What is CGS?
The College of Global Studies (CGS) is a forum that aims to critically debate the processes of globalization, identifying the main problems of the contemporary world as a starting point. Privileging historical and interdisciplinary perspectives, the CGS highlights the crucial contribution of the forms of thought and knowledge offered by the Social Sciences and Humanities, and also by Arts, to their understanding. It intends not only to stimulate the scientific discussion and creativity within the Centre for Social Studies (CES), but also to foster them in the wider Portuguese scientific community, namely by organizing collaborations with the University of Coimbra’s organic units and other Portuguese universities. The CGS will promote international and transnational collaborations, particularly in articulation with research networks and communities of the Global South. Lastly, it also aims to contribute to the dissemination of knowledge to broader audiences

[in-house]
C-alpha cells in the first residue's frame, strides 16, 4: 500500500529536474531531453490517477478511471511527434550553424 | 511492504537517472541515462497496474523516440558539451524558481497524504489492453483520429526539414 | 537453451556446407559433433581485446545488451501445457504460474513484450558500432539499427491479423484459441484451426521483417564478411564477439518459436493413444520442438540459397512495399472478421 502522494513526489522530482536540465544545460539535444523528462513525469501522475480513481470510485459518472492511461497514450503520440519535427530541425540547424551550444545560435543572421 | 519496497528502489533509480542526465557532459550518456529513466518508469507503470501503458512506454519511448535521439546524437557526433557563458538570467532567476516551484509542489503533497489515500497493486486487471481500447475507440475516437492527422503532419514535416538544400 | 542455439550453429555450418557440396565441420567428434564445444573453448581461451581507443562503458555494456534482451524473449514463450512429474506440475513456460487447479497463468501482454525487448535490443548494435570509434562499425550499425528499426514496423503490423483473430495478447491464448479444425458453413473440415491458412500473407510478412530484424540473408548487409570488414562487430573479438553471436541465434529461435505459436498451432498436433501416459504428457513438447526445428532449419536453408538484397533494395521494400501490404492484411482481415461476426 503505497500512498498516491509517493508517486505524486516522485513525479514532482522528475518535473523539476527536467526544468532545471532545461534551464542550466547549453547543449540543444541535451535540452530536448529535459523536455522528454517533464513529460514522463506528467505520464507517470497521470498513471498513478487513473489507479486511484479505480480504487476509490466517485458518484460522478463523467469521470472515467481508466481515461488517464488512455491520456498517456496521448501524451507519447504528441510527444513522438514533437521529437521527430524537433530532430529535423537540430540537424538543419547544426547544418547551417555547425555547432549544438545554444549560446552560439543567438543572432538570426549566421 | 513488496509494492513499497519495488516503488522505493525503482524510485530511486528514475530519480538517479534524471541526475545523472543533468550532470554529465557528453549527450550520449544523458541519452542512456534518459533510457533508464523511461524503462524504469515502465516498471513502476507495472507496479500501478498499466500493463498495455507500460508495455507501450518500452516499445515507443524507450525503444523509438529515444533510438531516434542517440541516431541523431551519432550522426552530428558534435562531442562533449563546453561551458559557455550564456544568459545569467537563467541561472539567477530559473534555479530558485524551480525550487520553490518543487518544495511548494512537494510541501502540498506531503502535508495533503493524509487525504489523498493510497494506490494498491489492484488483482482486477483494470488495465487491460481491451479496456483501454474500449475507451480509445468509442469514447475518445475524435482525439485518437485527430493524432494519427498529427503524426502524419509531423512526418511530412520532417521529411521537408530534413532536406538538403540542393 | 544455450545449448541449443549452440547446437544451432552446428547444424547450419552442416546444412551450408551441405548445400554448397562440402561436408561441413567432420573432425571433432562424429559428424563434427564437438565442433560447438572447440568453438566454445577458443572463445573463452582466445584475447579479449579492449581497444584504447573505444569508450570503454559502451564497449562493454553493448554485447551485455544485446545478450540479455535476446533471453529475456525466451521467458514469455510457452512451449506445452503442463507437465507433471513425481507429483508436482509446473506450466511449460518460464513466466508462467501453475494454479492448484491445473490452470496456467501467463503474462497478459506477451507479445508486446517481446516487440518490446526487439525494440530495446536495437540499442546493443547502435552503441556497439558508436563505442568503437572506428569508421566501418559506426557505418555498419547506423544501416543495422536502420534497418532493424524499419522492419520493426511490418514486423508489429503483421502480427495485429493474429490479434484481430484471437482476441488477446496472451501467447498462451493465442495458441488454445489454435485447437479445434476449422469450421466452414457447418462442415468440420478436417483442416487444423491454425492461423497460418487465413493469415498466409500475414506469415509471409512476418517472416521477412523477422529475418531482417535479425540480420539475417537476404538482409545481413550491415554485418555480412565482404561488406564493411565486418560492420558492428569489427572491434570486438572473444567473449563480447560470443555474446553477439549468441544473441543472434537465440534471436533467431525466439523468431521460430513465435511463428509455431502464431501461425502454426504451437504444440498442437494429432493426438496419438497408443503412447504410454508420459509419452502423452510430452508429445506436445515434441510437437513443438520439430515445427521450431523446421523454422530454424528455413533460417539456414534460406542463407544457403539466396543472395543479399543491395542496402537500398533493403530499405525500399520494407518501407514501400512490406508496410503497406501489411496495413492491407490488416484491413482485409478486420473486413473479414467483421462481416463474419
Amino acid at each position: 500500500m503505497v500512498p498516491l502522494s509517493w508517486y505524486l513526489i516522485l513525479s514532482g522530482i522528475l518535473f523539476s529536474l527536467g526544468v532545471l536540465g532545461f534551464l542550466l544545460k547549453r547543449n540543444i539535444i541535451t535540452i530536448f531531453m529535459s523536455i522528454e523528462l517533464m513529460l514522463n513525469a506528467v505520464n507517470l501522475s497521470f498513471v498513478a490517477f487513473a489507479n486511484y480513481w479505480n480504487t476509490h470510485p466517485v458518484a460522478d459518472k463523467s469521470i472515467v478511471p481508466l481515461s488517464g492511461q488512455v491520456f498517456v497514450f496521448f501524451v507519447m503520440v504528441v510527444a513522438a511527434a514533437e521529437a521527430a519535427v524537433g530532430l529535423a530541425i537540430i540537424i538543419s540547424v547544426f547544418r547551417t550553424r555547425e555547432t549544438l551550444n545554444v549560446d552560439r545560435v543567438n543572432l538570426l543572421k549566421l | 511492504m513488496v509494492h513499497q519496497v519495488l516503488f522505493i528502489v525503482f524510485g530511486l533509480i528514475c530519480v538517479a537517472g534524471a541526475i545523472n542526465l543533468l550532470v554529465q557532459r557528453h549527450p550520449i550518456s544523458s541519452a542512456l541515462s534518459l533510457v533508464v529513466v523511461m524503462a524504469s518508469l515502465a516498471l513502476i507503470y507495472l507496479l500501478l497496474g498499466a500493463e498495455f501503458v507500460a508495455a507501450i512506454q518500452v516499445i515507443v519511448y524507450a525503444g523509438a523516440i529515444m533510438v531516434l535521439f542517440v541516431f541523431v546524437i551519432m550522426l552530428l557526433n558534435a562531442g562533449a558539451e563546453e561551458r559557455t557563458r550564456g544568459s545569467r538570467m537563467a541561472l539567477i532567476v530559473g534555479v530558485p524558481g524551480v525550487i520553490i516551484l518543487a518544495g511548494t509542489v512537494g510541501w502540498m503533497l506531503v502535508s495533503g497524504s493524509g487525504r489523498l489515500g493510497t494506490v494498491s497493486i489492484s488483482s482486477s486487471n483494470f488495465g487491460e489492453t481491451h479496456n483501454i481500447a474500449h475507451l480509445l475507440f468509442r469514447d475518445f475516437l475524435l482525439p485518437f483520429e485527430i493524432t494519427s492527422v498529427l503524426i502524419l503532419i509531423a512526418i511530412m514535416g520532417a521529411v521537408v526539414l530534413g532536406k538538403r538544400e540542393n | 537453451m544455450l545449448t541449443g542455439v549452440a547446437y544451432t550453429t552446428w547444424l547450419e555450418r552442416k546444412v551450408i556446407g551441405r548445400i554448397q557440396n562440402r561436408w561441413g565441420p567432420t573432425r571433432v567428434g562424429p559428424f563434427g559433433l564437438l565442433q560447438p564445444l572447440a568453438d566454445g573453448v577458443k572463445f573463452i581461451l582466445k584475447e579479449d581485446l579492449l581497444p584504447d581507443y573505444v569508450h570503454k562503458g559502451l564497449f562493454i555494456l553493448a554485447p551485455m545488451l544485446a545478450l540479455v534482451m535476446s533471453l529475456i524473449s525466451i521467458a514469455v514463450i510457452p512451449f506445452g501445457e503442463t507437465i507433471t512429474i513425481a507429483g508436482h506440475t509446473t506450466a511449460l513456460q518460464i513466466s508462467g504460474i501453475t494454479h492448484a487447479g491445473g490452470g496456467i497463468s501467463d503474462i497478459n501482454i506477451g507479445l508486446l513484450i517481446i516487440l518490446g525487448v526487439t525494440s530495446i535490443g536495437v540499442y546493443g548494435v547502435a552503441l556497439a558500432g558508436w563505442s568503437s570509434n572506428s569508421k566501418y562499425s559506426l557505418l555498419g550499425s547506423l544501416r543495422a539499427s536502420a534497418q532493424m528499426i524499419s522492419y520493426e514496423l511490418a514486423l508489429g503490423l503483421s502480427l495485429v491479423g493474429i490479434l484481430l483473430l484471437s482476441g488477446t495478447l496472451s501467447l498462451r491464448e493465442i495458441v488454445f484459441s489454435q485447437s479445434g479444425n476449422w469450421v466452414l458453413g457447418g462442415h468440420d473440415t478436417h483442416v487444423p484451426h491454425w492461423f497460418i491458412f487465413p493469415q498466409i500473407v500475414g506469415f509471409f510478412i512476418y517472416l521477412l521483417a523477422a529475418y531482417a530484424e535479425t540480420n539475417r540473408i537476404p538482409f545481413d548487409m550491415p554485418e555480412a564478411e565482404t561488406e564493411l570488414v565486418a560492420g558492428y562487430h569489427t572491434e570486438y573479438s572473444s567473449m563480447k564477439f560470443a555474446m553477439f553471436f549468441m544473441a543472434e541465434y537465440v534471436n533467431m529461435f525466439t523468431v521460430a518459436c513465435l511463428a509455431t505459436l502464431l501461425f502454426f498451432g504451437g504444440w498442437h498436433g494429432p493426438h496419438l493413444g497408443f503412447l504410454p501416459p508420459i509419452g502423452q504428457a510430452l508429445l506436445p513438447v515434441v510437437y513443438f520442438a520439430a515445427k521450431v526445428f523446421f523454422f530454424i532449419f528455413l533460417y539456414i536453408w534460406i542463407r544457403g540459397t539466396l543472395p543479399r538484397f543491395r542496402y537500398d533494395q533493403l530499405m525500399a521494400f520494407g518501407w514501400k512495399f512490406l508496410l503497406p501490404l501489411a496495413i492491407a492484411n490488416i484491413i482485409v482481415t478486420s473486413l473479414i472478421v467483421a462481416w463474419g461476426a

How will it work?
CGS is based on a series of moments throughout the year where researchers reflect together on a topic developed by the invited speaker related to the contemporary world and its history. It has the format of two-day study sessions: a lecture given by the guest followed by discussion with the audience (day one); and a workshop with talks from the guest researchers and/or researchers selected through a call for papers (day two).
The activities at CGS are articulated with the working groups and CES’ Doctoral Programmes.
In 2021, CGS will organize its activities around three sets of essential themes:
1. The racial State and racism in contemporary societies
2. Digital humanities and the problem of epistemic exclusion
3. Colonialism and gender constructions
CGS will host as guest lectures David Theo Goldberg, director of the Humanities Research Institute at the University of California, United States of America, and one of the key names in the debates on Critical Race Theory, Digital Humanities and also on the place of the humanities in contemporary societies; and sociologist Oyèrónké Oyěwùmí, professor at Stony Brook University (USA) and a world reference in Gender Studies and Postcolonial Feminist Studies, using African experiences to illuminate pertinent theoretical issues.